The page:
Tax capital gains more– not wealth

Yeah, wealth taxes sound great in theory, but, in practice, not so much.  Long-time critic of our policy regime that has led to so much wealth inequality, Tim Noah makes the strong case that we need to do much better taxing capital gains and that a wealth tax is a fool’s errand:

Why do I make such a fuss about the distinction between taxing capital income on the one hand and taxing wealth on the other? Because it muddies the central problem, which is that taxes on capital and business income have been eviscerated over the past generation to the point where, starting in 2018, the effective tax rate on capital income fell below the effective tax rate on labor income, according to Berkeley economists Emmanuel Saez and Gabriel Zucman. The immediate culprit was Trump’s sharp cut in corporate and estate taxes in 2017, but, as Saez and Zucman demonstrated in their 2019 book, The Triumph of Injustice, for two decades previously, both parties had been whittling away at taxes on capital, starting with President Bill Clinton’s lowering of the top capital gains rate in 1997 from 28 percent to 20 percent. (Biden proposes raising the top capital gains rate to 39.6 percent; the House Democrats propose raising it to a paltry 25 percent.) “Capital income,” Saez and Zucman wrote, “is becoming tax-free.”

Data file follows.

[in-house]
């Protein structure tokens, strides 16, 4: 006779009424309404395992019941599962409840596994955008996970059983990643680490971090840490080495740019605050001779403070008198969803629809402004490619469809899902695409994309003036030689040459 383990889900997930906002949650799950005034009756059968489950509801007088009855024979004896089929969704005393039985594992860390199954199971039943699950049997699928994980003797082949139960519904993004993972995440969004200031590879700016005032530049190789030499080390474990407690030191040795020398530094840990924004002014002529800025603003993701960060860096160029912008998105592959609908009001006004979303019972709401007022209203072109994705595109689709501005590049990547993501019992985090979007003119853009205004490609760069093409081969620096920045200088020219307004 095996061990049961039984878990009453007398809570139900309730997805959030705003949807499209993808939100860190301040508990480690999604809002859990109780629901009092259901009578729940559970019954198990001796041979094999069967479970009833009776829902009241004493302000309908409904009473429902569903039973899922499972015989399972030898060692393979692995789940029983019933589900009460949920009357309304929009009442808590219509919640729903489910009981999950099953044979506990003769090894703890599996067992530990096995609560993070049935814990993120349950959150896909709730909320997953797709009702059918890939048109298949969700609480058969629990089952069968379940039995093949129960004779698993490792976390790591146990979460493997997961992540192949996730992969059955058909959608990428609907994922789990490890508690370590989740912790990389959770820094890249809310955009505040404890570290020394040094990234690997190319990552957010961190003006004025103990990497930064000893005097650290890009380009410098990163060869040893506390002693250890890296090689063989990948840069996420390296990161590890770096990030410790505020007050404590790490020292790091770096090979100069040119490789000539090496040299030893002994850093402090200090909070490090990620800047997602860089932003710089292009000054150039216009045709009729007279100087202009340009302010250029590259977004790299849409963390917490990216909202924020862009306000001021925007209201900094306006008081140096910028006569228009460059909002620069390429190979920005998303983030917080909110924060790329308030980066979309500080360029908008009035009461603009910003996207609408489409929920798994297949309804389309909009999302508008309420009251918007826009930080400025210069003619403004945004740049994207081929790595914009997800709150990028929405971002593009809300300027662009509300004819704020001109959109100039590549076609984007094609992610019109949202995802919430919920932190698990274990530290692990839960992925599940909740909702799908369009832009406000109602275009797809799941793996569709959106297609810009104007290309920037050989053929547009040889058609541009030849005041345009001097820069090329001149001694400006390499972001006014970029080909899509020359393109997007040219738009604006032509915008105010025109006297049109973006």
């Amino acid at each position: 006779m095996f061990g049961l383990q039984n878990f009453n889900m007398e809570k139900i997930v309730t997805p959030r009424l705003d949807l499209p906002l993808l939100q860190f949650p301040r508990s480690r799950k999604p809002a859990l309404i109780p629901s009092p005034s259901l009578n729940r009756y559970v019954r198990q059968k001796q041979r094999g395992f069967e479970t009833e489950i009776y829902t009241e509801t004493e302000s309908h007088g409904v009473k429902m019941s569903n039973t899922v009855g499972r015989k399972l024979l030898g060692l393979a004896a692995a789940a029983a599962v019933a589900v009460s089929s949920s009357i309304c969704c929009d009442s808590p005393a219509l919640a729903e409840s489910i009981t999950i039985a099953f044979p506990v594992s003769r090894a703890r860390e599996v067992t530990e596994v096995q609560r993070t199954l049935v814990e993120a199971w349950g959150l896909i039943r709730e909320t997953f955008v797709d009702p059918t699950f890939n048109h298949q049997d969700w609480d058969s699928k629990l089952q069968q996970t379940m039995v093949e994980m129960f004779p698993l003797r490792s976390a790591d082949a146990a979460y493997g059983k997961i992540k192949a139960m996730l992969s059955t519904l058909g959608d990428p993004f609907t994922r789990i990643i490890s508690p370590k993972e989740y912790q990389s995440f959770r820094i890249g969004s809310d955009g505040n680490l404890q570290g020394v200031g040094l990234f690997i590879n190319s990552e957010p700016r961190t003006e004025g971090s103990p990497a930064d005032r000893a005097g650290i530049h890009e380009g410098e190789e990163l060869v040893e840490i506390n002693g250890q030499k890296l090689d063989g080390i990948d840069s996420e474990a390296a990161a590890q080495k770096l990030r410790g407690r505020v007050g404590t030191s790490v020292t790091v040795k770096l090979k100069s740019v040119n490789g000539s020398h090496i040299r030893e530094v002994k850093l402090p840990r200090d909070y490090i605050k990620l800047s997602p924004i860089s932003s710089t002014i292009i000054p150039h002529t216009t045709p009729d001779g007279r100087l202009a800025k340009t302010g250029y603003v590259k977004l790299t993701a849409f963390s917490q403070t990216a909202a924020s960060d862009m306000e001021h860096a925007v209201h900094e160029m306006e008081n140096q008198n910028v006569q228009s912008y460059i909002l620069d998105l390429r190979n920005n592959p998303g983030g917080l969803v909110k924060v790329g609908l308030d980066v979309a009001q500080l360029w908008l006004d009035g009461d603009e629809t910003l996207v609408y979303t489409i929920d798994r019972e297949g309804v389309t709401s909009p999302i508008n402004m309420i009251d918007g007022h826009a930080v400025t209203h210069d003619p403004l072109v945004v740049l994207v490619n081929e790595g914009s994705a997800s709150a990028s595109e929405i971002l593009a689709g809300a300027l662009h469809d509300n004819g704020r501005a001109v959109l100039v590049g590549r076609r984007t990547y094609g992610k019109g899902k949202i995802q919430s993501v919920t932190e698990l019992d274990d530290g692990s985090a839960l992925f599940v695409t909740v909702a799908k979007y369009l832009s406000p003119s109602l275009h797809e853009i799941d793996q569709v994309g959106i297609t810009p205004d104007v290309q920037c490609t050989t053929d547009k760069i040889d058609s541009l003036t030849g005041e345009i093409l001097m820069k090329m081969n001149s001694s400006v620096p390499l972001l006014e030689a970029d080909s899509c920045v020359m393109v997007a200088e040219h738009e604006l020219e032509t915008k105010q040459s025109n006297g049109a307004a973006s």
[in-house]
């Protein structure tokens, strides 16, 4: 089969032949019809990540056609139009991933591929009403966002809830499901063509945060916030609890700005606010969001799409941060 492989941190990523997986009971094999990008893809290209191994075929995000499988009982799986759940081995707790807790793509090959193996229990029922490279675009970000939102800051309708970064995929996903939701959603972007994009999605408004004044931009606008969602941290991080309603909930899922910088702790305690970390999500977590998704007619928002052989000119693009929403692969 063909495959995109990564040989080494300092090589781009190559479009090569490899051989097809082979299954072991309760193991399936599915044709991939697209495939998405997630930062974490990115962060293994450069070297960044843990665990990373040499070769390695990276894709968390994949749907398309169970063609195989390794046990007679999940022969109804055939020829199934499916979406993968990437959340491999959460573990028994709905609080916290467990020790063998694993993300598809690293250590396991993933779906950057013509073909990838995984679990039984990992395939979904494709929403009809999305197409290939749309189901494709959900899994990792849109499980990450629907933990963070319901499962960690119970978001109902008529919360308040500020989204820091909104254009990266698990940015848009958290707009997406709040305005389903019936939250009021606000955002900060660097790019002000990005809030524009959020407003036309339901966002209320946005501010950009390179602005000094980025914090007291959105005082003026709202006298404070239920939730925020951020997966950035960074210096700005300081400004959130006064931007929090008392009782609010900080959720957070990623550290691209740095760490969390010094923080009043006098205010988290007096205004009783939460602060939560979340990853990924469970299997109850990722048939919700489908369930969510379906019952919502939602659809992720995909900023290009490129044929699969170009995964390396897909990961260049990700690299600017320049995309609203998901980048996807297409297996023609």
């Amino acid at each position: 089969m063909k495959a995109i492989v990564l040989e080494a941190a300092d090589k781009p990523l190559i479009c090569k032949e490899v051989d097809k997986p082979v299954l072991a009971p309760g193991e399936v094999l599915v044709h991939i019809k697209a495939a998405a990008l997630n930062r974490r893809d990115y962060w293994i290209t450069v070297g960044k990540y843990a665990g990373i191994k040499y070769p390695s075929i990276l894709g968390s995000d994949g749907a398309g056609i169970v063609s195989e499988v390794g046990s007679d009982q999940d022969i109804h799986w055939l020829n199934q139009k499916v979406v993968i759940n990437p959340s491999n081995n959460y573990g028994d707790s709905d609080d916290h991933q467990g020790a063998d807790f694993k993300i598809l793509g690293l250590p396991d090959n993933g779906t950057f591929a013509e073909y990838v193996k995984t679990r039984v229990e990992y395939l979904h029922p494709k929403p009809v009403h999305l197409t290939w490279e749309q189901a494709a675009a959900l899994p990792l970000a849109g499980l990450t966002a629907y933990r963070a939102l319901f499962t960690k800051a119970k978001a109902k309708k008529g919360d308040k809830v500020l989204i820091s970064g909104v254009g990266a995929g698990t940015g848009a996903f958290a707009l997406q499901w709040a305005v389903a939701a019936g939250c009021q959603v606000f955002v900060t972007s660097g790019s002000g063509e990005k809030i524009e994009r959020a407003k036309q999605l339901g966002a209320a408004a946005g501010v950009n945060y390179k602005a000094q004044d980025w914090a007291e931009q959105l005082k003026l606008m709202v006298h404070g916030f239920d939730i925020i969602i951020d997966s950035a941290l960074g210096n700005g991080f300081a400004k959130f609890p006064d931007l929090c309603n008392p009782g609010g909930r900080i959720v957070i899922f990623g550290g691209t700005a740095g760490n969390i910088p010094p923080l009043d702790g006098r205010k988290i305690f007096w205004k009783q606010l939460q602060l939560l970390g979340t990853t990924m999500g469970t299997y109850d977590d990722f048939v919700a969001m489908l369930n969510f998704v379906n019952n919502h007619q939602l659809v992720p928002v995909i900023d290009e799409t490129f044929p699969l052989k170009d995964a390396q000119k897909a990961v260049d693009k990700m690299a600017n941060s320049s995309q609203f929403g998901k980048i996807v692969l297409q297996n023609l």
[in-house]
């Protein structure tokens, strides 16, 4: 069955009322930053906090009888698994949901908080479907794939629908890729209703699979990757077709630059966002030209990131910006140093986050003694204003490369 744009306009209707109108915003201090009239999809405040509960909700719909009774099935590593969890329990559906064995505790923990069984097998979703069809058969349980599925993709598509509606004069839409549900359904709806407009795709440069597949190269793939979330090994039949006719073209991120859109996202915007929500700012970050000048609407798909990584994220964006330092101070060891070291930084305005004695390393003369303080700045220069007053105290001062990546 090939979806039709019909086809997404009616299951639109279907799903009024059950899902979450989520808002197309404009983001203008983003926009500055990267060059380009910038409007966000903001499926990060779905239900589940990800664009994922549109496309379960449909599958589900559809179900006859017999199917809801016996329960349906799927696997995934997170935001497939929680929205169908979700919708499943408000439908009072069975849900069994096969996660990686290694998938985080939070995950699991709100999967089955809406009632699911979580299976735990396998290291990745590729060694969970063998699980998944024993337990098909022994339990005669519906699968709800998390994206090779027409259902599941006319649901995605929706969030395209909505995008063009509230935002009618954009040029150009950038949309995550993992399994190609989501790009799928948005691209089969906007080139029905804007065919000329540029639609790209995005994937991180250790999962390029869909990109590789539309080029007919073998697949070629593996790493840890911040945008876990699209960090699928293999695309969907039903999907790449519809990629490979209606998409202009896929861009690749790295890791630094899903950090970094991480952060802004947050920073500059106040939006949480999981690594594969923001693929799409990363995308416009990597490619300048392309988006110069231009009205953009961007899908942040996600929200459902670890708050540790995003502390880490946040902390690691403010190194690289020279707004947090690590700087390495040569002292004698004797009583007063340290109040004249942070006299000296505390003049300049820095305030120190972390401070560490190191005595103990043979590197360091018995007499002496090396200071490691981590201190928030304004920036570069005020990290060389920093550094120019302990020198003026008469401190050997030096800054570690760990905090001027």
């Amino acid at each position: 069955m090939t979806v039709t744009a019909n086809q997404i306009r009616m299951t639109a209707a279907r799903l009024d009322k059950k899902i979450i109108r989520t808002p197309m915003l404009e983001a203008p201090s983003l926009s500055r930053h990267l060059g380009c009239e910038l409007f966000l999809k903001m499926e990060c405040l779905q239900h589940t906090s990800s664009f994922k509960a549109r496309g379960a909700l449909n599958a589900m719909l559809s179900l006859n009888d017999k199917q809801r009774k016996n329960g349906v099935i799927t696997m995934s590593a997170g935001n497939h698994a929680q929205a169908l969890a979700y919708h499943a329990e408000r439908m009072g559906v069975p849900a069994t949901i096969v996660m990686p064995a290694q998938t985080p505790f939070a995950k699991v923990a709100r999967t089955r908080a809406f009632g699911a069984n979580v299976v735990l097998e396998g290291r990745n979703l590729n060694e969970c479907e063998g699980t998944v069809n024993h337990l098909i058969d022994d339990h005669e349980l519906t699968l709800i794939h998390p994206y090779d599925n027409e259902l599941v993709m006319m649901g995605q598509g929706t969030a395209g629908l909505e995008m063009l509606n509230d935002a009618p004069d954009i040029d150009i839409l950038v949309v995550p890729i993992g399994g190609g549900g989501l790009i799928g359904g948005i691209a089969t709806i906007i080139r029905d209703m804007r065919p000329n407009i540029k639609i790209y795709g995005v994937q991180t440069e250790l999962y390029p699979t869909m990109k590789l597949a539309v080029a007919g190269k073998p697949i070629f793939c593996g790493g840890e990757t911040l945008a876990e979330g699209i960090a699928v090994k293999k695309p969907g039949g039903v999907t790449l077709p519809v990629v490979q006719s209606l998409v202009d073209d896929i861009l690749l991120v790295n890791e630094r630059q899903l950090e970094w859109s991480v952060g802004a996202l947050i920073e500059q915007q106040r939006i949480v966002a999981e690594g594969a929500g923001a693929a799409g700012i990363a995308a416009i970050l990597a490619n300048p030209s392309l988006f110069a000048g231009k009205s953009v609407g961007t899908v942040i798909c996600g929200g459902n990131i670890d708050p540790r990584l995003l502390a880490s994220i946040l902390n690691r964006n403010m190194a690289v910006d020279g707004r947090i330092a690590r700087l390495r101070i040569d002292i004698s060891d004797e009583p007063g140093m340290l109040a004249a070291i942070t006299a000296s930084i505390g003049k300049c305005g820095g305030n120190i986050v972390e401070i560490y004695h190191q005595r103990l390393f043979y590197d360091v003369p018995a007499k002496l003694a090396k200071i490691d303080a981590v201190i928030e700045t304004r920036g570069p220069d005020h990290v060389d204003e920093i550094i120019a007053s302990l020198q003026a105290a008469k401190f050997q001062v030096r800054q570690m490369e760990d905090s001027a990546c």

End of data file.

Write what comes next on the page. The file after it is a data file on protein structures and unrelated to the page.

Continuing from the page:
That’s a calamity. But fixing it with wealth taxes would be a fool’s errand. For starters, the United States doesn’t have any wealth taxes at the national level, so you’d have to create an entirely new tax. Doing so, as Treasury Secretary Janet Yellen noted in a February New York Times interview, would pose “very difficult implementation problems.”  

Wealth taxes haven’t worked very well in Europe. A 2018 report by the Organization for Economic Cooperation and Development found that the number of OECD countries with wealth taxes dwindled after 1990 from 12 to four because wealth taxes were “more distortive and less equitable” than taxes on capital income and estate taxes. Revenues from wealth taxes in the four countries that kept them were surprisingly low, accounting, in 2016, for 0.5 percent of total revenues in France and Spain and 1.1 and 3.7 percent, respectively, in Norway and Switzerland…

But in the U.S., most of our largest fortunes are built on income, not wealth. The growth in U.S. wealth inequality over the past three decades has resulted less from Rockefellers and Waltons accruing interest on family capital than from corporate CEOs and financial buccaneers being grossly overcompensated for their labor. Income is still where our economy lives, as it has since the Industrial Revolution mooted farm acreage as the measure of financial well-being.

By all means, tax those Rockefellers and Waltons when they die. But while they live, it’s a lot simpler to tax people’s income. There’s absolutely no reason we can’t tax the wealthier among them a whole lot more, as the Biden administration seeks to do.

About Steve Greene
Professor of Political Science at NC State

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